Commentary: The UCC Helping Lead the Sanctuary Movement in the Trump Era
The United Church of Christ has a new prophetic calling in our new political reality. After a vitriolic campaign season during one of the most controversial elections in U.S. history, many are worried about what’s to come, especially those who found themselves targets in a strategy to mobilize voters through scapegoating immigrants, refugees and Muslims. This harsh rhetoric, paired with concerning Cabinet appointments, shows a growing agenda of white supremacy, patriarchy, misogyny, racism and environmental degradation that will impact vulnerable populations in potentially devastating ways.
As the United Church of Christ, we must find our calling in a new era where the politics of fear have taken over. For immigrants, the Obama years were not kind. Two and a half million people were deported and thousands of families were separated, while the administration employed rhetoric designed to criminalize immigrants. The resurgence of the sanctuary movement in response to President Obama’s mass deportations has become a foundation on which we must build a new strategy as we prepare for the incoming Trump administration.
Since the 1980s the sanctuary movement, motivated by the scriptural call to welcome the stranger, has provided safe haven to immigrants and refugees in need. Sanctuary is a tool that helps us to realize our vision of community, and mobilize people around solidarity with immigrant families, by offering our neighbors who face deportation safe refuge in our congregations. The modern-day resurgence of the sanctuary movement has created a platform to elevate the prophetic and moral witness of faith communities, while at the same time lifting up the stories of immigrant leaders who are brave enough to speak out against the injustice of deportation.
Since 2014, 16 churches in nine cities have provided Sanctuary to 20 individuals seeking to remain in their communities, helping them win relief from deportation with the support of hundreds of congregations nationwide. Through a recent petition seeking to stop deportations and discrimination, an additional 300 congregations have announced their intention to join the sanctuary movement.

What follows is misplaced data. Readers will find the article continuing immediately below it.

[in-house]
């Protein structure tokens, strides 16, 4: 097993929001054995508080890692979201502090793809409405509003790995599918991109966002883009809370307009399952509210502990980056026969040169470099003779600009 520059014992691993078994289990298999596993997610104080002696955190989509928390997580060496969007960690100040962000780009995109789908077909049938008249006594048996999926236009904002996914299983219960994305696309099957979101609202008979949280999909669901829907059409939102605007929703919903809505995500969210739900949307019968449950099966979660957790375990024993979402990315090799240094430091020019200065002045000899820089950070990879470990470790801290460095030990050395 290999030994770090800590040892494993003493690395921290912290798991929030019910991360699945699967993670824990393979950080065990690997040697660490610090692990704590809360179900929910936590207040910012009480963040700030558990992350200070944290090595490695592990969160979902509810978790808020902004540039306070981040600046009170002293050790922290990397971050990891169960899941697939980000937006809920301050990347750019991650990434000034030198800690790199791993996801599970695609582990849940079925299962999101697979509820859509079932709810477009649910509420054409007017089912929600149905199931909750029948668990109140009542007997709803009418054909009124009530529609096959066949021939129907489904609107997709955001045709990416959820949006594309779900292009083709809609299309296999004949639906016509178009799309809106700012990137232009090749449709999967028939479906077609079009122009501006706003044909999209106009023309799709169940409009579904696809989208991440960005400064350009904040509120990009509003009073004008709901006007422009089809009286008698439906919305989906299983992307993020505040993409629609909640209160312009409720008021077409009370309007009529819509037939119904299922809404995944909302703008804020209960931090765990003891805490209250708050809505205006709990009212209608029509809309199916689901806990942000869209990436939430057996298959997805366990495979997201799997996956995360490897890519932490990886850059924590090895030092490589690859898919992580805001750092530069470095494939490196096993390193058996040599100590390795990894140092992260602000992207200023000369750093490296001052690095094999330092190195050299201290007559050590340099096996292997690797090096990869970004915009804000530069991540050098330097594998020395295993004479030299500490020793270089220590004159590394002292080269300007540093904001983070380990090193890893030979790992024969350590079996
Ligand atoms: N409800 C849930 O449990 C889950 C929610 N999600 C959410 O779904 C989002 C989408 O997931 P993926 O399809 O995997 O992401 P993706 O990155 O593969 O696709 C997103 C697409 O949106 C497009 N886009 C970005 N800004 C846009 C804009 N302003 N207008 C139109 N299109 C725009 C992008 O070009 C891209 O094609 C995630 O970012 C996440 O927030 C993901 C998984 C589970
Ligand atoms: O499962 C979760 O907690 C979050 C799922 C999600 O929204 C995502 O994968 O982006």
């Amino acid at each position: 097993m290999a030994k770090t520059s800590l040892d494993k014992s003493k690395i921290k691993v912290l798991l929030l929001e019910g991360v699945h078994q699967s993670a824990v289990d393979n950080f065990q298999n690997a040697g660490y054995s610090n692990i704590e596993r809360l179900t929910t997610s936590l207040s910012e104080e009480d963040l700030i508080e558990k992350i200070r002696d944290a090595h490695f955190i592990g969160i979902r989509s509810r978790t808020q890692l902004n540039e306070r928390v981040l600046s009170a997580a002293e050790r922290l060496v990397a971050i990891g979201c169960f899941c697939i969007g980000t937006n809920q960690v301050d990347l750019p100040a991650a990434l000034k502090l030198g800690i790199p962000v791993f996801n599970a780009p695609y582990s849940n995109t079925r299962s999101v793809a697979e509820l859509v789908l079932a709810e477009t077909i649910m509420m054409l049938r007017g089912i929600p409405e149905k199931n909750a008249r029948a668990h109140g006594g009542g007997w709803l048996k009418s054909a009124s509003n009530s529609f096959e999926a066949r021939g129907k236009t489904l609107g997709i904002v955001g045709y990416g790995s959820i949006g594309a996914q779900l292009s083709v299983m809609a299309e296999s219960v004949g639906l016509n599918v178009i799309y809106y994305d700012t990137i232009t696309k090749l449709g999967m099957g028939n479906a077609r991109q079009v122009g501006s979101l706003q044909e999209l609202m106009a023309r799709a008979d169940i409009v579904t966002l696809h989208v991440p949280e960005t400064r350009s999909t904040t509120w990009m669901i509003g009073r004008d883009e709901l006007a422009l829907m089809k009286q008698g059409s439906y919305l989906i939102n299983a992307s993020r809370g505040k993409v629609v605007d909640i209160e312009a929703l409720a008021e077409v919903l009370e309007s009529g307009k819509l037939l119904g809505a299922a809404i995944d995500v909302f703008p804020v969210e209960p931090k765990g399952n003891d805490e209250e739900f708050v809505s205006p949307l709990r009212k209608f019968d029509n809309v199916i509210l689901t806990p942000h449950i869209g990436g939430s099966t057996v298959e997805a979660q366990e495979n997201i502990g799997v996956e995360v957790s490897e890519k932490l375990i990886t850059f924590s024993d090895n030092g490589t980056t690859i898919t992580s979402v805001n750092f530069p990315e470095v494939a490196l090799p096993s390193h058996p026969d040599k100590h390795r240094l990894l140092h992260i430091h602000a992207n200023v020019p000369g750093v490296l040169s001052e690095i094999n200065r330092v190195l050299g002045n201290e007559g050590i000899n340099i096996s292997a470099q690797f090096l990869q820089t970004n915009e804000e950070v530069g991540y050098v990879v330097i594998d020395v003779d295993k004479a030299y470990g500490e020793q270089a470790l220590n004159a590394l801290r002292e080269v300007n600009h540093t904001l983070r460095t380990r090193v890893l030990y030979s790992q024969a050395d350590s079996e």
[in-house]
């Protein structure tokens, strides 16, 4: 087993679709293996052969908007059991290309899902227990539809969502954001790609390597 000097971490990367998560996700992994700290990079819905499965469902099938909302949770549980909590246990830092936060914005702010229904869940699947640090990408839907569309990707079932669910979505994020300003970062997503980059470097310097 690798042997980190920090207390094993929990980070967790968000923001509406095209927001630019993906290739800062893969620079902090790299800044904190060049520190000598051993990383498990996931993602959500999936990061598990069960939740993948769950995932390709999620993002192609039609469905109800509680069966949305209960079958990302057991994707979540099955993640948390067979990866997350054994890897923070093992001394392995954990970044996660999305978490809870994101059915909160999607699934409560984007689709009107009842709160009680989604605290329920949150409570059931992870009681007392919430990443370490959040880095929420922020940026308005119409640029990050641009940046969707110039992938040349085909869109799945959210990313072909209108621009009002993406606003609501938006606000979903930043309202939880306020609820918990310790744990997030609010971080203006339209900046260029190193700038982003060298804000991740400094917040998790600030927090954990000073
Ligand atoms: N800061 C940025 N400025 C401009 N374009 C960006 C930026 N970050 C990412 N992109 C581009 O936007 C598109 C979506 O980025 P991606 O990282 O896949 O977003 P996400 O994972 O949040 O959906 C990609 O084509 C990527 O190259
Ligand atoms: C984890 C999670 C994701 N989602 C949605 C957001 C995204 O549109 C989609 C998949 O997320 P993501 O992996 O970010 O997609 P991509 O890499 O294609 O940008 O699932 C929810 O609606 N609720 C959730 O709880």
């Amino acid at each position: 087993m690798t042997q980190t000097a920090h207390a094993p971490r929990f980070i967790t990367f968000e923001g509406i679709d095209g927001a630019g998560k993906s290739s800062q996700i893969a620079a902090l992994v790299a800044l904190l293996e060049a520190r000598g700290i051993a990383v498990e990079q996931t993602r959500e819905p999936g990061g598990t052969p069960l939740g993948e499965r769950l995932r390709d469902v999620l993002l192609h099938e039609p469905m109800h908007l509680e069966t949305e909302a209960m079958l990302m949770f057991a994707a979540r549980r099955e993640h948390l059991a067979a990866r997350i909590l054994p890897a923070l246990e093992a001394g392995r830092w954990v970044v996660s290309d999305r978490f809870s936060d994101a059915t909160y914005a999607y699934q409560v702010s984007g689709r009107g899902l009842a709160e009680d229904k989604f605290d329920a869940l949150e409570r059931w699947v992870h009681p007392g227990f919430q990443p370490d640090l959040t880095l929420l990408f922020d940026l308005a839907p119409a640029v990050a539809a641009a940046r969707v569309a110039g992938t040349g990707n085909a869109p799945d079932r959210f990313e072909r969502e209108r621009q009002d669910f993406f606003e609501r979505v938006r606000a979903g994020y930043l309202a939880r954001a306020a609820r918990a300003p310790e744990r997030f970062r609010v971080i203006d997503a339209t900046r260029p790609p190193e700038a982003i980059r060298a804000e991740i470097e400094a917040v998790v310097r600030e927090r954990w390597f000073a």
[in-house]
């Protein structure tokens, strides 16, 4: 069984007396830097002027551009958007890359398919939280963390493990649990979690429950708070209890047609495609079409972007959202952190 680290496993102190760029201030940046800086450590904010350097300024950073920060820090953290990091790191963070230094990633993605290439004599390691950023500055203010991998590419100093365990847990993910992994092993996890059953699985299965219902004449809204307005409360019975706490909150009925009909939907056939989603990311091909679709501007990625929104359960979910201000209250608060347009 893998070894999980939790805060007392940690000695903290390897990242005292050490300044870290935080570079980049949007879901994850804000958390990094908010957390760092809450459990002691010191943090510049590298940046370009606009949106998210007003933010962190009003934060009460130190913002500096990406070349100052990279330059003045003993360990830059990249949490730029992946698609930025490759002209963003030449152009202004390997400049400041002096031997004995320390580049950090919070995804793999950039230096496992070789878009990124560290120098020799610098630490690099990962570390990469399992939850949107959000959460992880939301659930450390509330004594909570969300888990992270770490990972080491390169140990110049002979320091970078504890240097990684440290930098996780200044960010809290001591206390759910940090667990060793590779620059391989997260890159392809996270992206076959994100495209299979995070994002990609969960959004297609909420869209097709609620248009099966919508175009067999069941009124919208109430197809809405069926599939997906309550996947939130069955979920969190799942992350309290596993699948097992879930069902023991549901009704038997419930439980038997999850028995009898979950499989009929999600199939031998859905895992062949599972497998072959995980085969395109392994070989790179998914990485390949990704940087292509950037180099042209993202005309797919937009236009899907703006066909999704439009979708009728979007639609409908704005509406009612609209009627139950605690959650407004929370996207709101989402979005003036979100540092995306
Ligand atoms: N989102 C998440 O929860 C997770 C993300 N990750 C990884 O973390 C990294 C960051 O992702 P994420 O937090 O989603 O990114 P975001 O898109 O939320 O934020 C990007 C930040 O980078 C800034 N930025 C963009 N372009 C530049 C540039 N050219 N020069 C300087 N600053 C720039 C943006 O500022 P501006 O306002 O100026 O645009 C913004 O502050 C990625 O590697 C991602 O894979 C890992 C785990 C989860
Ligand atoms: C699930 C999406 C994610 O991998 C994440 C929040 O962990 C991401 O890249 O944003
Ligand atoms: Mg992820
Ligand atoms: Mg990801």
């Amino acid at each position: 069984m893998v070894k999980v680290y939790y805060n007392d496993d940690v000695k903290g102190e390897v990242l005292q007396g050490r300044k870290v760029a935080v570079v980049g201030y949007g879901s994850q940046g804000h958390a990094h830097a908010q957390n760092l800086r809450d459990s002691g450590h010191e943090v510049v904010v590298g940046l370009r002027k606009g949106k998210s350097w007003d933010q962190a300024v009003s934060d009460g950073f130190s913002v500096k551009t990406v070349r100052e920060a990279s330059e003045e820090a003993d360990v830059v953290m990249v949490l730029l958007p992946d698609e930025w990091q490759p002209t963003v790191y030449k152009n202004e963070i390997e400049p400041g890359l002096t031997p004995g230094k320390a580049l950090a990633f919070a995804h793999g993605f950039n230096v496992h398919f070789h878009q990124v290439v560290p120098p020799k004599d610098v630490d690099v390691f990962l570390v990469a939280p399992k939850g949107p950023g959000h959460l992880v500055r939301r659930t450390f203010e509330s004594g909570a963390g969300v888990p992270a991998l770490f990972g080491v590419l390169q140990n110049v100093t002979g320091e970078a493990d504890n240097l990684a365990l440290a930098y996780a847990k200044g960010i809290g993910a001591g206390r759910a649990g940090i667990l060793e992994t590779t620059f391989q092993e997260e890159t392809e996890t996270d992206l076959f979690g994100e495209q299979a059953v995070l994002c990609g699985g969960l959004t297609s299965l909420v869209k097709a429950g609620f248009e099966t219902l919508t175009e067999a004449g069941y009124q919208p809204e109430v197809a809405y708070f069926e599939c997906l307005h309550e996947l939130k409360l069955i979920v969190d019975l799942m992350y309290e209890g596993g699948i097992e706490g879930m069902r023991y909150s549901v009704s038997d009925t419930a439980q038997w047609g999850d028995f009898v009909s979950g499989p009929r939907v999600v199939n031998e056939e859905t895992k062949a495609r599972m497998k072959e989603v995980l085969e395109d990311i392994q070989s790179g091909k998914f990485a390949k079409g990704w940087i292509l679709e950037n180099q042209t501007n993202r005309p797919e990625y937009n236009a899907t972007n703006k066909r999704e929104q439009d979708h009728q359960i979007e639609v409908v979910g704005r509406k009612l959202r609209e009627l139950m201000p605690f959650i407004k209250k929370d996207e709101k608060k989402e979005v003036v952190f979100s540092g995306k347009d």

Now leaders of this movement are calling on all congregations across faiths to open their doors and provide refuge for immigrants facing detention and deportation, and a safe space for all individuals targeted by negative policy changes and hateful actions and rhetoric. Currently there are five public sanctuary cases and two of those cases are connected to UCC congregations — Shadow Rock UCC in Phoenix is hosting Sixto Paz, a father of three U.S. citizens, and University Church (UCC/DOC) in Chicago is hosting Jose Juan Frederico Moreno, a father of five U.S. citizens (sign the petition here). Hundreds of new UCC congregations have expressed a desire to learn more about how to join the sanctuary movement and get more involved. (You can learn more via sanctuarynotdeportation.org).
As President-elect Trump continues to rally supporters behind oppressive policy proposals, he has inadvertently brought the social justice community together. Too often, we have gotten distracted working only on one issue area at a time in a way that can sometimes divide us, but we are stronger united. Sanctuary is a practice that now, more than ever, should be expanded to include all those who are currently being attacked, such as immigrants, refugees, Muslims, women, Black Lives Matter activists, Native Americans and the LGBTQ community. Although the coming years will bring tremendous challenges, they will also provide new opportunities for movement building. The United Church of Christ must escalate our bold and prophetic voice as we work alongside partner organizations and interfaith efforts to help protect human rights and advance unity, love, respect and dignity for all.
Noel Andersen is National Grassroots Coordinator of the United Church of Christ.
Whenever I talk about contemporary abolition movements with people, especially prison and policing...Read More